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Making a drug or vaccine to fight a virus that's completely new to science is a tall order, especially when you're trying to do it in record time. And the Defense Department is trying to speed up that effort. But as NPR's Joe Palca reports, the pandemic preparedness program still has a ways to go.
JOE PALCA, BYLINE: In 2018, the Defense Advanced Research Projects Agency - also known as DARPA - started the pandemic preparedness program, or P3. The idea was to come up with medical tools to fight off any dangerous new virus or bacterium and to do it fast.
AMY JENKINS: The original goal of the P3 program, as it stood at its onset - and we're about halfway through, over halfway through now - was to do this in 60 days.
PALCA: Amy Jenkins runs the program. It's focused on building a drug based on antibodies that our bodies make when infected by an invading organism. The coronavirus provided a real-world test of the scheme, and it kind of worked.
JENKINS: AstraZeneca, one of our funded performers, has begun their phase one safety study of their COVID antibodies that they discovered under our program.
PALCA: Eli Lilly also has an antibody-based therapy being tested in patients. The problem is it's not clear how well these therapies will actually work. And it took longer than 60 days - quite a bit longer - more like 150 days in the case of the AstraZeneca product. Jenkins says that's OK. Remember, she says, the program isn't finished.
JENKINS: And I'm encouraged because, of course, this is a process that just even half a decade ago would have taken many years.
PALCA: That speed-up isn't entirely due to DARPA. Tony Fauci is a member of the COVID-19 task force and the director of the National Institute of Allergy and Infectious Diseases. He says medical science in general is moving at a rapid clip.
ANTHONY FAUCI: When you talk about technologies that have evolved over the last several years - technologies with vaccines, technologies with monoclonal antibodies - are really an order of magnitude different than they were not so long ago.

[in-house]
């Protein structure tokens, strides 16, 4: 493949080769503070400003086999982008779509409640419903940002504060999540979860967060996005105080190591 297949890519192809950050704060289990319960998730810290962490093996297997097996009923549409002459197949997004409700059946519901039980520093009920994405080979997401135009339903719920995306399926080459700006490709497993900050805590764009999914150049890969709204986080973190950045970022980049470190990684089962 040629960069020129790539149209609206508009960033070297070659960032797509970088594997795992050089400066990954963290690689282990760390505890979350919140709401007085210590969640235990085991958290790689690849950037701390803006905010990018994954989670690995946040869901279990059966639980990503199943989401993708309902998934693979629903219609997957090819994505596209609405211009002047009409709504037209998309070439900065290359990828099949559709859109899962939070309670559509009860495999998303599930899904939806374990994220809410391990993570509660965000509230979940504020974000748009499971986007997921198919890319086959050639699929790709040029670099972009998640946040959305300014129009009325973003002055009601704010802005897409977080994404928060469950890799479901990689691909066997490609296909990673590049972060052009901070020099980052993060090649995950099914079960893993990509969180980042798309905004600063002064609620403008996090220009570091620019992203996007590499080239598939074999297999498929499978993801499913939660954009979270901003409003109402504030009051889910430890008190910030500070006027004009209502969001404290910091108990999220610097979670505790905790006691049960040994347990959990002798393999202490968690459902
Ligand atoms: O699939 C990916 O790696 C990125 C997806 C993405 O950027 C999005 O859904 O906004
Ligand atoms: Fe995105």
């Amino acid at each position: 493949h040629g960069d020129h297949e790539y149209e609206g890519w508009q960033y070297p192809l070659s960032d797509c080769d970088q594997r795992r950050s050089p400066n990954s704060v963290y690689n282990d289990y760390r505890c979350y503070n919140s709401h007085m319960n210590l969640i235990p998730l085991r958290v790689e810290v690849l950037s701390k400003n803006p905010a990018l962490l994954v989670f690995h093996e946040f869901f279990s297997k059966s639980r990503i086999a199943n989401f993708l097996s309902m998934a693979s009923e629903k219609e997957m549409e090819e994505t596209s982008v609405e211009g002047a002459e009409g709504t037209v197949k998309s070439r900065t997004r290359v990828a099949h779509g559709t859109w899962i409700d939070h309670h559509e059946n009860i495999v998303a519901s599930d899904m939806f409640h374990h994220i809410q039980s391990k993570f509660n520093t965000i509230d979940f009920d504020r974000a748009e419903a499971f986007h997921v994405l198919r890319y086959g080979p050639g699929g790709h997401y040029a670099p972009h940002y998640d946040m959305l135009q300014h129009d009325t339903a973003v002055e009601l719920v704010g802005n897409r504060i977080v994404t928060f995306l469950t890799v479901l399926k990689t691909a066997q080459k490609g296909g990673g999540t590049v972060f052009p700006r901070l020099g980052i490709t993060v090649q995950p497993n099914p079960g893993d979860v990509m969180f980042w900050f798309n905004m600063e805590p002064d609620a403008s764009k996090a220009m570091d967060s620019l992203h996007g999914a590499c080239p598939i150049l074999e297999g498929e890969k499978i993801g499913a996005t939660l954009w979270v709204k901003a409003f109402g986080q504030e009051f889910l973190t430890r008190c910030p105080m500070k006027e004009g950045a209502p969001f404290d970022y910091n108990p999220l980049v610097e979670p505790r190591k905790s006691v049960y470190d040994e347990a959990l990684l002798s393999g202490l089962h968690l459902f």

PALCA: Still, James Crowe thinks DARPA's programs have made a difference. He's director at the Vanderbilt Vaccine Center. He received DARPA funds to help make one of the new COVID-19 therapies. He says when DARPA got into the game, the rapid pace of drug and vaccine development we're seeing today still seemed a ways off.
JAMES CROWE: I sort of think of it like the four-minute mile. When people were aspiring to run a four-minute mile, it just seemed impossible. And once one person did it, within a year or so, multiple people did it.
PALCA: Crowe says DARPA is still looking for ways to speed things up. The agency has its eye on a technology to do just that by skipping a traditional manufacturing step. Normally, if you find an antibody that helps defend against an invading virus, you make those antibodies in giant bioreactors in a commercial laboratory. But Jesse Erasmus of the University of Washington says, what if you started with the genetic instructions for making that antibody, the DNA or the RNA?
JESSE ERASMUS: It would be nice if you could just have an RNA that can be manufactured. And then someone could just take a jab in the muscle, and then your muscle could produce that antibody, and you could reach protective levels.
PALCA: The body then becomes its own drug-manufacturing plant. Erasmus says the RNA approach is not ready for prime time. Right now you have to deliver more RNA than you can inject into an arm muscle.
ERASMUS: We need something that can be inhaled or administered super-easily, and that's still a challenge at the moment.
PALCA: Another challenge that may seem almost impossible today but also may be ready before too long.
Joe Palca, NPR News.
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